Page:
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Polysubstance Abuse: How Therapy Can Help 

What is polysubstance abuse?Polysubstance abuse refers to a misuse or dependence on more than one substance at a time. Most people who abuse prescription or illegal drugs have a substance of choice. Many people have a secondary or tertiary drug to which they will turn when they can’t get their substance of choice. Alcohol, marijuana, and methadone are all common secondary substances.

Some people who deal with polysubstance abuse find themselves addicted to being high rather than to a specific substance. Some polysubstance abusers utilize multiple substances to deal with the effects of withdrawal. An addict who says that they’ll use any substance they “can get their hands on” is typically a polysubstance abuser dealing with serious withdrawal symptoms (both physical and psychological) from their primary drug of choice. People with an addiction to more than one substance are sometimes hesitant to seek treatment. They may feel that they are beyond help, or that their personal case is too complicated for recovery.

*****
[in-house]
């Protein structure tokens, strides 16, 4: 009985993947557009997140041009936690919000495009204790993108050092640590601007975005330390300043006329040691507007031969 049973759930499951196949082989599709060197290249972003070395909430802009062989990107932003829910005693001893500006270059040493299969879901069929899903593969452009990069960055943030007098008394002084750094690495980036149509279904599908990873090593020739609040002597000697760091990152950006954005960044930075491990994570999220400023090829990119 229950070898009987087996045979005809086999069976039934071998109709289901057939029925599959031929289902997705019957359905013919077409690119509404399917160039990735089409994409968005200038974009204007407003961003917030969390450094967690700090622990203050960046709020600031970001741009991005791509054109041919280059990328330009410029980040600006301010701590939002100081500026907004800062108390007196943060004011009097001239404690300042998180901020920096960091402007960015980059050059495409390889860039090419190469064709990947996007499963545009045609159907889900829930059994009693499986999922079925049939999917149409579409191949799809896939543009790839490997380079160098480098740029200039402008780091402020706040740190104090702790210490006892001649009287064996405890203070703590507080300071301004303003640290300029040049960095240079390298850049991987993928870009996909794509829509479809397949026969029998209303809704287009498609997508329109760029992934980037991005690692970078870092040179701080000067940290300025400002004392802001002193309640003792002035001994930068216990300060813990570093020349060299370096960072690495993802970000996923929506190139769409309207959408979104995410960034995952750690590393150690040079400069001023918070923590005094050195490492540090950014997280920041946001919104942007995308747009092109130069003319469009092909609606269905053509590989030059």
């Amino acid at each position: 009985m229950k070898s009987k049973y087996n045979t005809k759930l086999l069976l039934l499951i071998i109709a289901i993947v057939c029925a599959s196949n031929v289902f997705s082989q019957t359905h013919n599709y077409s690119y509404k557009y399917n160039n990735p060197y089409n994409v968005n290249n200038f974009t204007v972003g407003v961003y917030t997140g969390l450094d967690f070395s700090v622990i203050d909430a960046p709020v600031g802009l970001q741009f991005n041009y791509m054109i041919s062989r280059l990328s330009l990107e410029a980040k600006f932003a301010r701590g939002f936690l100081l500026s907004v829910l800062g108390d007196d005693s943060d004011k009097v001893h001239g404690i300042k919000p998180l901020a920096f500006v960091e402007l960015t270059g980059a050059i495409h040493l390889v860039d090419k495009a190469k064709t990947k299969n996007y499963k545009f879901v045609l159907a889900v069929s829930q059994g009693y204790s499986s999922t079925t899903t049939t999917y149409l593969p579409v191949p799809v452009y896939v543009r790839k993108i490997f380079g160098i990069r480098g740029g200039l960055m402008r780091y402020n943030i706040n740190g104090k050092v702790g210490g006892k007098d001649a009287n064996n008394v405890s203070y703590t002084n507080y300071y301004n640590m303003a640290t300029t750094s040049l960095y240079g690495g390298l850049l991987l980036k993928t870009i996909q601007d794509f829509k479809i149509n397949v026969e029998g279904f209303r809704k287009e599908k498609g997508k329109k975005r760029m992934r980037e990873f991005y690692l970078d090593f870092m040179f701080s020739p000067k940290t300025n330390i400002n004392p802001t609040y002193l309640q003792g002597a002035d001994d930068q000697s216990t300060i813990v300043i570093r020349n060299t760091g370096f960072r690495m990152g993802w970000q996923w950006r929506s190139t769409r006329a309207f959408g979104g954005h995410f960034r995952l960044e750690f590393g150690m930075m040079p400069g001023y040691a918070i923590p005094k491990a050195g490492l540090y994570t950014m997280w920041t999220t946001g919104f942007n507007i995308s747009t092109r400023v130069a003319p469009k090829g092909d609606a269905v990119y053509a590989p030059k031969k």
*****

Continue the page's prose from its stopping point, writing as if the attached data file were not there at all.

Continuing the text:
While these feelings are understandable, nothing could be further from the truth. Even though many addicts may ask themselves, “What is polysubstance abuse?” the condition is quite common. Treatment for polysubstance abuse is the same as treatment for any other substance abuse. Cognitive behavioral therapy, group therapy, and medication-assisted therapy are effective for people who are dealing with polysubstance abuse.

Cognitive behavioral therapy (CBT) involves working with a therapist one on one to disrupt the thoughts and behaviors that lead to use. This often leads to a discussion of the trio that leads to use- people, places, and things. A CBT therapist works with an addict to find the triggers that lead the person to use. After identifying these triggers, the therapist helps the user to create a plan to avoid or deal with these triggers. This can be as simple as taking a different route home from work, or as complex as bringing in a triggering family member in for a joint therapy session. Group therapy is also helpful. People in the throes of addiction can feel like no one else could understand, but group therapy shows that no one is alone in their struggles. Medication-assisted therapy can help addicts to overcome chemical issues in the brain that lead to use.

While any one type of therapy can be helpful, a multi-faceted approach is often best for polysubstance abuse. Regardless of the number of substances used, research shows that therapy is effective and recovery is possible.

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